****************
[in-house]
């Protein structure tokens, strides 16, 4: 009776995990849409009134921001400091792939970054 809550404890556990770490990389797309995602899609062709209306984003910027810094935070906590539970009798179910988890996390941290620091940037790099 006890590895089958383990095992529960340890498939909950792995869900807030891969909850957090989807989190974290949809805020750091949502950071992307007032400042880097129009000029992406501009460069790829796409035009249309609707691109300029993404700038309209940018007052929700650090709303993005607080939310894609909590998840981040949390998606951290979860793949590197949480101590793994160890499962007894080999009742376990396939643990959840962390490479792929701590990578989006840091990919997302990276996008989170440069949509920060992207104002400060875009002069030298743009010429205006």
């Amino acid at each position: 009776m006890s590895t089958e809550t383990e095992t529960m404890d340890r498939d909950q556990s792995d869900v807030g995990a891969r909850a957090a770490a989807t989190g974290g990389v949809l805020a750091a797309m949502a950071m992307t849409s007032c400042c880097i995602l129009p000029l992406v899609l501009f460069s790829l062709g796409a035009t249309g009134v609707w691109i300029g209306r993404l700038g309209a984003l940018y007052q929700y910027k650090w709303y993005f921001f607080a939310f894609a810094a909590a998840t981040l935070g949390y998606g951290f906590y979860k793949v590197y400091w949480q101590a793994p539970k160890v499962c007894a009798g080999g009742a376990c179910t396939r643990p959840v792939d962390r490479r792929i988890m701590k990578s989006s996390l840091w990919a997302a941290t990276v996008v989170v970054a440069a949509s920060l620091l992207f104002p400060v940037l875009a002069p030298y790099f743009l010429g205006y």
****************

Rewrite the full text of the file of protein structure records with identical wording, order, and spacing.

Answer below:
[in-house]
């Protein structure tokens, strides 16, 4: 009776995990849409009134921001400091792939970054 809550404890556990770490990389797309995602899609062709209306984003910027810094935070906590539970009798179910988890996390941290620091940037790099 006890590895089958383990095992529960340890498939909950792995869900807030891969909850957090989807989190974290949809805020750091949502950071992307007032400042880097129009000029992406501009460069790829796409035009249309609707691109300029993404700038309209940018007052929700650090709303993005607080939310894609909590998840981040949390998606951290979860793949590197949480101590793994160890499962007894080999009742376990396939643990959840962390490479792929701590990578989006840091990919997302990276996008989170440069949509920060992207104002400060875009002069030298743009010429205006």
């Amino acid at each position: 009776m006890s590895t089958e809550t383990e095992t529960m404890d340890r498939d909950q556990s792995d869900v807030g995990a891969r909850a957090a770490a989807t989190g974290g990389v949809l805020a750091a797309m949502a950071m992307t849409s007032c400042c880097i995602l129009p000029l992406v899609l501009f460069s790829l062709g796409a035009t249309g009134v609707w691109i300029g209306r993404l700038g309209a984003l940018y007052q929700y910027k650090w709303y993005f921001f607080a939310f894609a810094a909590a998840t981040l935070g949390y998606g951290f906590y979860k793949v590197y400091w949480q101590a793994p539970k160890v499962c007894a009798g080999g009742a376990c179910t396939r643990p959840v792939d962390r490479r792929i988890m701590k990578s989006s996390l840091w990919a997302a941290t990276v996008v989170v970054a440069a949509s920060l620091l992207f104002p400060v940037l875009a002069p030298y790099f743009l010429g205006y």